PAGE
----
By honing these screens, Tobaccowala took on the tough jobs at Leo Burnett. He created an innovative direct-marketing campaign that put Heinz Pet Products on the map. He counseled Union Carbide on marketing Glad plastic products. More recently, he orchestrated the first nightly electronic forum on America Online to be sponsored by a corporation — Oldsmobile, a Leo Burnett client. It was a smashing success, and touched off a wave of online advertising that's still rising today.
"Filtering" at Work In February 1994 Tobaccowala met with Eric and Adam Heneghan, two leading experts in the then-little known field of interactive technology. The brothers had formed a small company called Giant Step, which produced multimedia CD-ROMs. Two years later Tobaccowala tried to convince Leo Burnett to acquire a majority stake in the company. But higher-ups wondered about the Heneghans' experience (or lack thereof) — both of them are in their late 20s. Tobaccowala applied his filters:
Will the Heneghans mesh with my company's people? Tobaccowala dropped them into one of his marketing groups for a day, and everyone clicked.
Are they worth the money? The brothers had borrowed $200,000 to start Giant Step, paid it off, and were already making several times that a year. They'd proven they could create a clear-eyed business plan and run a fast-track company.
Do they have flexible personalities — can they learn? Tobaccowala engaged them in a conversation about India. They knew nothing about the country, but they stayed right with him and asked smart questions. He was sold, and he sold Leo Burnett.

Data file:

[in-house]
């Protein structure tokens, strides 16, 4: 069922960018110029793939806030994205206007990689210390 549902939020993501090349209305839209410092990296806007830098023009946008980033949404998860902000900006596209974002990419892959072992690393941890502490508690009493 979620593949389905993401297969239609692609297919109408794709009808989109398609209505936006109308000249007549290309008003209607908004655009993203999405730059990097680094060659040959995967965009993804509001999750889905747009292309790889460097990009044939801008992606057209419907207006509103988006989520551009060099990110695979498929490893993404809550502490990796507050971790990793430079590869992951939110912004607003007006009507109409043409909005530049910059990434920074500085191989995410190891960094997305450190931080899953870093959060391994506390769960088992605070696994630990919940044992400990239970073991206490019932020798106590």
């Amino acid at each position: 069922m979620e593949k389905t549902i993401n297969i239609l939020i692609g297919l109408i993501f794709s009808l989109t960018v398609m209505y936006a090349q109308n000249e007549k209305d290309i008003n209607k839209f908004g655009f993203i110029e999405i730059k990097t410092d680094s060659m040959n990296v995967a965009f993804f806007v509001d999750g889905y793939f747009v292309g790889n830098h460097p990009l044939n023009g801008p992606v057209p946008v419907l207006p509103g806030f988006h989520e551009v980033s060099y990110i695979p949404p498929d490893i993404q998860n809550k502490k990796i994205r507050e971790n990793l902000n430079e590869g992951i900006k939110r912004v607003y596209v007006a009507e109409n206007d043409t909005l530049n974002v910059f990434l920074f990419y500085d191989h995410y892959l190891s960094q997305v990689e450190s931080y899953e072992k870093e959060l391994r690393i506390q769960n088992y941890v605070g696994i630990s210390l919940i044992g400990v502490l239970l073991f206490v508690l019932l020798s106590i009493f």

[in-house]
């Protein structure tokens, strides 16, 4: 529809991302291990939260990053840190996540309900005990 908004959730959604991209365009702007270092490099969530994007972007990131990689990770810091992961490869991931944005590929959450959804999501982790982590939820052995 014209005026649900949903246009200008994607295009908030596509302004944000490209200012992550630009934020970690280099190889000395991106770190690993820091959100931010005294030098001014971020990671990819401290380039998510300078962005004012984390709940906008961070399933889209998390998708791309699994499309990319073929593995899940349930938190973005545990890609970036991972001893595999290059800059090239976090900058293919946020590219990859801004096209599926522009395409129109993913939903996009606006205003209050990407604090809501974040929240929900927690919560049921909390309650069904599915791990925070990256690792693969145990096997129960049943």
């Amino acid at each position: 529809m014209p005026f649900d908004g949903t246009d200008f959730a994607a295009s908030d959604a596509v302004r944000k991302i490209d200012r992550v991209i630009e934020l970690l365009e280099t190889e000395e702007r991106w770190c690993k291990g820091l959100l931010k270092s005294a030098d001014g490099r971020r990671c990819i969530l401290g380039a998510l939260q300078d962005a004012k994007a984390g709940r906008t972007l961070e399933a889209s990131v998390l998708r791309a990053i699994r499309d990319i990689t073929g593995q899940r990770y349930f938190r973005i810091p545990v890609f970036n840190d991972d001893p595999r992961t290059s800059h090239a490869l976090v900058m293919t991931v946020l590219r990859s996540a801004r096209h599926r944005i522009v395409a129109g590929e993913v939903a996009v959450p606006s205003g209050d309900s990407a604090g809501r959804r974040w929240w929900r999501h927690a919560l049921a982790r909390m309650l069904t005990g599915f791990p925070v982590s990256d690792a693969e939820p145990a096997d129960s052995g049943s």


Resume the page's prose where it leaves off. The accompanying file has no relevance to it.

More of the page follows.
Tobaccowala filters the news by looking for contradictions. In covering the sheep-cloning story, for example, "Time and Newsweek basically took the position that cloning humans would be morally wrong and therefore human cloning should be banned. But The Economist recognized that even if human cloning is banned, someone will still attempt it. Instead, we must discover morals that we can apply to the situation."
Similarly, Tobaccowala "dug deeper" and gradually changed his thinking about the chaotic work atmosphere at Giant Step.
"I always thought that chaos is bad and we must impose order. But taking The Economist's view, I realized that turmoil is part of work and it always will be. So instead of trying to control the uncontrollable, I began looking for ways to make it work for us."
Coordinates: Rishad Tobaccowala, email@example.com
Mark Fischetti (firstname.lastname@example.org) covers business and technology for many publications, including "Smithsonian" magazine and the "New York Times."
A version of this article appeared in the August/September 1997 issue of Fast Company magazine.